Quelani had to leave her family behind in Zimbabwe, but found herself a family in South Africa, which she credits the Women’s Platform for.
Leaving home and losing family support
Zimbabwe was not in a good way after the elections in 2008; attempts at a coalition government were not successful and atrocities were committed with impunity against opposition supporters. The economy was in dire straits and there were severe food shortages. In December 2009, Quelani and her husband made the difficult decision to leave their family behind and come to South Africa.
“When I first arrived in Cape Town, I fell into a depression because of the change of environment, health issues and missing my family. I went from having a big family to just my husband, it was something that I didn’t take very well. I am a family person.” Language barriers made integration difficult. “It was not very easy to meet people. When you are not South African and are in another land where you don’t speak the same language; understanding each other is very difficult.”
“When I dropped out [of studies] in Zimbabwe, I was so hurt. I couldn’t explain it and I couldn’t talk about it. I was seeing people being successful because they were going to school. Education is the key, but I couldn’t go to school."
While still in Zimbabwe, Quelani was studying Travel and Tourism. She was forced to drop out because of the economy. “When I dropped out [of studies] in Zimbabwe, I was so hurt. I couldn’t explain it and I couldn’t talk about it. I was seeing people being successful because they were going to school. Education is the key, but I couldn’t go to school. When I came here to South Africa, I thought it was going to be easy for me to go to college or university, but it was the opposite.” She started working for a guesthouse in Cape Town, trying to keep close to what she loved to do, but the job itself was not for her. This would eventually lead her to Scalabrini.
Speaking the same language
Quelani found out about Scalabrini at church. She recalls that, walking into the Scalabrini offices, she gained a kind of family. “When I first walked in here I felt at home, I felt like I belonged here. We all spoke the same language, the language of love. We are all so united …The bitterness that I had and missing home, it started to disappear”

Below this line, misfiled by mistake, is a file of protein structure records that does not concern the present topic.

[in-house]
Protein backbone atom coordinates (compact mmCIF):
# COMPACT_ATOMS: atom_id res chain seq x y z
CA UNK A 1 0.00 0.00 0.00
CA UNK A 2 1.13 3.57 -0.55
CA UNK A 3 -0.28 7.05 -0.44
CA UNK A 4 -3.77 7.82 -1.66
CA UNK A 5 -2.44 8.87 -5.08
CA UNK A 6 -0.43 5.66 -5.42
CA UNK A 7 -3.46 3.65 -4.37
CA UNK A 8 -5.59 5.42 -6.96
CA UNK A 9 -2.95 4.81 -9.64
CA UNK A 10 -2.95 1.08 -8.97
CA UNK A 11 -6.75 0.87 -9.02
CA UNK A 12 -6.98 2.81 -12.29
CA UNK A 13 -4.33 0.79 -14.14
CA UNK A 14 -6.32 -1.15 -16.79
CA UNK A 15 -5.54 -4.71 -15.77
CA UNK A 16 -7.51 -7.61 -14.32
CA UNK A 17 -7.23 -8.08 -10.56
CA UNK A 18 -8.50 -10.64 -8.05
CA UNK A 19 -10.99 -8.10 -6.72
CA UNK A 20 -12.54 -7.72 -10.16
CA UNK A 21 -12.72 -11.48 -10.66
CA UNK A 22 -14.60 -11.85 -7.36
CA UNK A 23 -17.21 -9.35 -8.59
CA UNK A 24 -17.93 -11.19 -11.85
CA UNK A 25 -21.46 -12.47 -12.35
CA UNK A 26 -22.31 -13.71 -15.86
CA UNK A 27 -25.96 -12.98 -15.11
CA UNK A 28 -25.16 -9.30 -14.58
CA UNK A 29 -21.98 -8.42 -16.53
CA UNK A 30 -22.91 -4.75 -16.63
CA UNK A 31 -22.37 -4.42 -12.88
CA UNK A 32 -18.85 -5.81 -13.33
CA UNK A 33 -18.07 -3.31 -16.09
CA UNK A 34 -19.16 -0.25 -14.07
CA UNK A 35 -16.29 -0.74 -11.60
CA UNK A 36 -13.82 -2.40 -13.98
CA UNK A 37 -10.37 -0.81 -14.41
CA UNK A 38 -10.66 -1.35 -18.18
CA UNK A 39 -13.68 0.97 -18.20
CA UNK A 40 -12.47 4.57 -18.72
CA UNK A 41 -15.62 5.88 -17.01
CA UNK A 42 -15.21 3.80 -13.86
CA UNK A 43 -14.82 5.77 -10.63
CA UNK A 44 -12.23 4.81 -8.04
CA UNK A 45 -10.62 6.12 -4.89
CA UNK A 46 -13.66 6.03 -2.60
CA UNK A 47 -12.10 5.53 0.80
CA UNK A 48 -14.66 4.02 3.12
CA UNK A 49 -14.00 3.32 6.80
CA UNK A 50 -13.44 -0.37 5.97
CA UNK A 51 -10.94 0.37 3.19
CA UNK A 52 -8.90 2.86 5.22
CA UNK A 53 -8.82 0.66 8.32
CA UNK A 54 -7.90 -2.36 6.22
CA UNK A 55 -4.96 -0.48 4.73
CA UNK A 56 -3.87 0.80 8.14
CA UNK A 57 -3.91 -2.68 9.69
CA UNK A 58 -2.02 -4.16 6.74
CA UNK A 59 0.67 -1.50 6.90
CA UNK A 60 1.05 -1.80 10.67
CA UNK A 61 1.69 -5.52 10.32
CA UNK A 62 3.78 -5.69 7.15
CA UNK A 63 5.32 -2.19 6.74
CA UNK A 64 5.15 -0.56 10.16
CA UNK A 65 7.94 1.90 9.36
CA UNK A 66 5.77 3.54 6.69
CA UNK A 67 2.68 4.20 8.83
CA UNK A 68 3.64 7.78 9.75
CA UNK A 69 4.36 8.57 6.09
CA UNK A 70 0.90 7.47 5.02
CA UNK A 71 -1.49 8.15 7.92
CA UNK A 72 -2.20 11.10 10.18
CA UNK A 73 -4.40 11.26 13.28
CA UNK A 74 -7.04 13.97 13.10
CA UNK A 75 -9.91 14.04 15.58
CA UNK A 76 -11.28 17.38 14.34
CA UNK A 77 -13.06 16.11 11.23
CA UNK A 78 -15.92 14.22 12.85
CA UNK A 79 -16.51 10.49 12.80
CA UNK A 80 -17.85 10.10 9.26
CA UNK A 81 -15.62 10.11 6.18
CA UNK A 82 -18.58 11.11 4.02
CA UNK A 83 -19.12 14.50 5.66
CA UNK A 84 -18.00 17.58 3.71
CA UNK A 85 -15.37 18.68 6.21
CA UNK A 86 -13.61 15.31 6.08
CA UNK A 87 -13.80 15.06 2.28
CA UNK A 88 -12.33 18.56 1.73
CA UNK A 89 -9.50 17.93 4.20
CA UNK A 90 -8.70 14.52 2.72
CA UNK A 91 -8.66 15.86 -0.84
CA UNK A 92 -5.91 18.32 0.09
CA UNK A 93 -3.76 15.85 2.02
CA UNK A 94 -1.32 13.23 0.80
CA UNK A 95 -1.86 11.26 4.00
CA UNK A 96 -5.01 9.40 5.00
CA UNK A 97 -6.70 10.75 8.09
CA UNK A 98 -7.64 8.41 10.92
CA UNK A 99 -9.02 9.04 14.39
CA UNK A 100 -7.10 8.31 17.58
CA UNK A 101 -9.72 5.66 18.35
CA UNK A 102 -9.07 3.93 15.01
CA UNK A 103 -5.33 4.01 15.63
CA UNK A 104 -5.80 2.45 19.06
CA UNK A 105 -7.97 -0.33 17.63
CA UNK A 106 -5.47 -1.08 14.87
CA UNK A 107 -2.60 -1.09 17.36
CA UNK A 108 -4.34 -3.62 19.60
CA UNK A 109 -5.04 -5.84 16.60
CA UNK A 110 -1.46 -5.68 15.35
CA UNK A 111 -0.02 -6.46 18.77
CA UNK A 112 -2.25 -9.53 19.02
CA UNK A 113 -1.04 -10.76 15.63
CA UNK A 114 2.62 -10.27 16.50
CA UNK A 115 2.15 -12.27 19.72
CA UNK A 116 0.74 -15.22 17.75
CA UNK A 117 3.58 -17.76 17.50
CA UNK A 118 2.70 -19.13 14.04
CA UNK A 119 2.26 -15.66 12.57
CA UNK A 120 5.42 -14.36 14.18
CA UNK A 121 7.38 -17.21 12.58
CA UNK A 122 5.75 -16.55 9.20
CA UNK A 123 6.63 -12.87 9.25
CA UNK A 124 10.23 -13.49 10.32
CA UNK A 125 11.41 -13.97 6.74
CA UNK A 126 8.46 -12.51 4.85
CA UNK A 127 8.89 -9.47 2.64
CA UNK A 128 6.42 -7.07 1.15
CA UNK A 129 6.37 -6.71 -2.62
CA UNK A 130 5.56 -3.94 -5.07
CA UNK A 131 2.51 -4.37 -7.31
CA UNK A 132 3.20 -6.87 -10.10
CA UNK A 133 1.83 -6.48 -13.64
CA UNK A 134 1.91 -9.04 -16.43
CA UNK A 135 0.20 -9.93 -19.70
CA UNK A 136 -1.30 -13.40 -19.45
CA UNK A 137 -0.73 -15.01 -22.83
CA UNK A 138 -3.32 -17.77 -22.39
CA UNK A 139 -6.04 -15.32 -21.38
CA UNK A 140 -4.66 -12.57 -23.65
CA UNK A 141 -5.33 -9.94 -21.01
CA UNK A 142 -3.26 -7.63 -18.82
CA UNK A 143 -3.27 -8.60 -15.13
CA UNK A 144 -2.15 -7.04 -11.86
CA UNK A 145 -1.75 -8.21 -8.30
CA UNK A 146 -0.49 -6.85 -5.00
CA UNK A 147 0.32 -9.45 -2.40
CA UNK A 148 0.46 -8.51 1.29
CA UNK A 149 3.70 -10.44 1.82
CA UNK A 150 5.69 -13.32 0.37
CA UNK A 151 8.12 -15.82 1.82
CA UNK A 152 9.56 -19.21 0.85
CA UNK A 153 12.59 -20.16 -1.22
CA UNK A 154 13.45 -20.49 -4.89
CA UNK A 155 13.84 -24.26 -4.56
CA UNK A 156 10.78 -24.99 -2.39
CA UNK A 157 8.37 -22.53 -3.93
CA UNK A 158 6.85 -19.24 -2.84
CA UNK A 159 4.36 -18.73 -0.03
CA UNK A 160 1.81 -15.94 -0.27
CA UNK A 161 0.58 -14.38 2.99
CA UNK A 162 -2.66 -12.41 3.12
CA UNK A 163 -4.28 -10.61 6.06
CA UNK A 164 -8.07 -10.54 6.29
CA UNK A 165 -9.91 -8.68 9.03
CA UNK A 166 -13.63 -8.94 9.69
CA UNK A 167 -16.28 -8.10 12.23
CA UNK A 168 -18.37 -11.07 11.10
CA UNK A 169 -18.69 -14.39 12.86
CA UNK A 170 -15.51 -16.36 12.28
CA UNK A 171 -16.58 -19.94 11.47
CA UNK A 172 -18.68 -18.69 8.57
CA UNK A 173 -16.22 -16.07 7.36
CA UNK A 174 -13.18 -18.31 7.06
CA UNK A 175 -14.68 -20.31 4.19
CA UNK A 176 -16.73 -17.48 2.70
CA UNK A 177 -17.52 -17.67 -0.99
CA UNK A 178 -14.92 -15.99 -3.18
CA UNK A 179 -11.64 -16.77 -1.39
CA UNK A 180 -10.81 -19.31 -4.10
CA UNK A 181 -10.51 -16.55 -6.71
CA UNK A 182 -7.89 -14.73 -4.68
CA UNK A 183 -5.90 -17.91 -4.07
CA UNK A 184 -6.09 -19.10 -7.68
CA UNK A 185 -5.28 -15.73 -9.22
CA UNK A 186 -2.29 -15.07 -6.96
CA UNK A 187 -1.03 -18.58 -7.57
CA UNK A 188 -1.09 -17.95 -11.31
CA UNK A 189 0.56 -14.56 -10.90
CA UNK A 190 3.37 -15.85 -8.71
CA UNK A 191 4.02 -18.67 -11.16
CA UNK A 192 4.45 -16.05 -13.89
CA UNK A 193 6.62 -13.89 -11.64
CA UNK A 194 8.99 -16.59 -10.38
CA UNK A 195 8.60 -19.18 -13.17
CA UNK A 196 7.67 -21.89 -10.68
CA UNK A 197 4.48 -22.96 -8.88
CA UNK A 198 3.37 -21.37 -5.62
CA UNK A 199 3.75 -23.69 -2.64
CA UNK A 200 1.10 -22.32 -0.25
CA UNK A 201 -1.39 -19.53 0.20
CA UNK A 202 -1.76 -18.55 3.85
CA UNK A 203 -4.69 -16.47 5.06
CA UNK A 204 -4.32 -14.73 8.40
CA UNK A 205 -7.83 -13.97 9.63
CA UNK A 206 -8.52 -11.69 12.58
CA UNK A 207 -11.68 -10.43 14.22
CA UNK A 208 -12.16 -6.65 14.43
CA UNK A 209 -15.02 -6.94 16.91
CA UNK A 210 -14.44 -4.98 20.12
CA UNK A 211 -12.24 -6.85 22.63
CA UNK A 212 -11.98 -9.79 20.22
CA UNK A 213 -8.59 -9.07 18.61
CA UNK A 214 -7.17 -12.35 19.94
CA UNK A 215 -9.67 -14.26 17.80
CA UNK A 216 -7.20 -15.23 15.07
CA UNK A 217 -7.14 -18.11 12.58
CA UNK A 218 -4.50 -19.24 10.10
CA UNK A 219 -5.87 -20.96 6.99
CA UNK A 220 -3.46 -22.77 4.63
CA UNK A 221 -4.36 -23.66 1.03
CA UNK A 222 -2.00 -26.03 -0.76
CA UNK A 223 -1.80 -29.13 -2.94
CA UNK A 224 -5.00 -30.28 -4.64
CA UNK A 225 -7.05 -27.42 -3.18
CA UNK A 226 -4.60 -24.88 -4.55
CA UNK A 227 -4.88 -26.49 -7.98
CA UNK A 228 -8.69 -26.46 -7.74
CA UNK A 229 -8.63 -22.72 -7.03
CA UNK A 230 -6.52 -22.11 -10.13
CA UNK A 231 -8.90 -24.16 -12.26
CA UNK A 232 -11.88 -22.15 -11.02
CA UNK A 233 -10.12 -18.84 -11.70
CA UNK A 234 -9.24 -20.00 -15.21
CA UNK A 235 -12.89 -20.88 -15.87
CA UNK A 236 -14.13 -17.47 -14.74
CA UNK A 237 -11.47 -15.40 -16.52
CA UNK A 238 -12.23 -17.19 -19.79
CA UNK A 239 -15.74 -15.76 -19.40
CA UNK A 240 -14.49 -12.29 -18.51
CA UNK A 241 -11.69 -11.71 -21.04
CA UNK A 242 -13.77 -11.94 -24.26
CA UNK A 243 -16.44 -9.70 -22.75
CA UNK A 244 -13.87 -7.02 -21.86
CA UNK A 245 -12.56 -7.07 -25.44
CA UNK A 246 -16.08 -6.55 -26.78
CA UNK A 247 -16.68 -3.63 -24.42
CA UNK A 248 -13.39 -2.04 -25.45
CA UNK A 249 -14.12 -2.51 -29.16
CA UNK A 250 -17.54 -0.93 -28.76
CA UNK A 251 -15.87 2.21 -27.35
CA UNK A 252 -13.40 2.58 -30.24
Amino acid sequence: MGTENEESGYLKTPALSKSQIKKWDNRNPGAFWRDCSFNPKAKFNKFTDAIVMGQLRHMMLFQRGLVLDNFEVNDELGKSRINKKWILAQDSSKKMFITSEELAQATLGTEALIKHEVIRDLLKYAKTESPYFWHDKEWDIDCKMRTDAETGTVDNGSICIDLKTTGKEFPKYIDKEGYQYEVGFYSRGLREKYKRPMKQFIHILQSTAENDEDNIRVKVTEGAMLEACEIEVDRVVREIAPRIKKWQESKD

After eight years of not being able to study, it was a pivotal moment when Quelani discovered she could continue learning and doing hospitality at Scalabrini. “I was trying to go to school…finally I could go and on top of that, they saw some leadership in me, that I can teach the other ladies. That was so powerful.” Another significant moment for Quelani was realising that she can be helpful in her own community in Cape Town – despite not being South African.
Purpose and direction
“The biggest help from Scalabrini and Women’s Platform is knowing myself better and doing what I love. I love people. Knowing myself better was so helpful from my education side and my personal life too. There are many things that I am now putting into practise after Personal Development.”
“Back in Zimbabwe, I am a village girl. I thought I couldn’t do anything, life was always about looking up to men and they must do everything for us, but after I came here things changed. I see that women can do anything, even the things that men do. I can see where I am going.”
Quelani dreams of having her own catering company in the future. She would also like to help teach and empower the women in her own community, not just at Scalabrini. “Most people from Atlantis find it difficult to reach Scalabrini, so I wish to have some days when I can teach women, so I can be empowering other women like me and show them that there are better things that they can do, other than staying at home.” Scalabrini has helped Quelani in regards with her self-esteem too. “Back in Zimbabwe, I am a village girl. I thought I couldn’t do anything, life was always about looking up to men and they must do everything for us, but after I came here things changed. I see that women can do anything, even the things that men do. I can see where I am going.”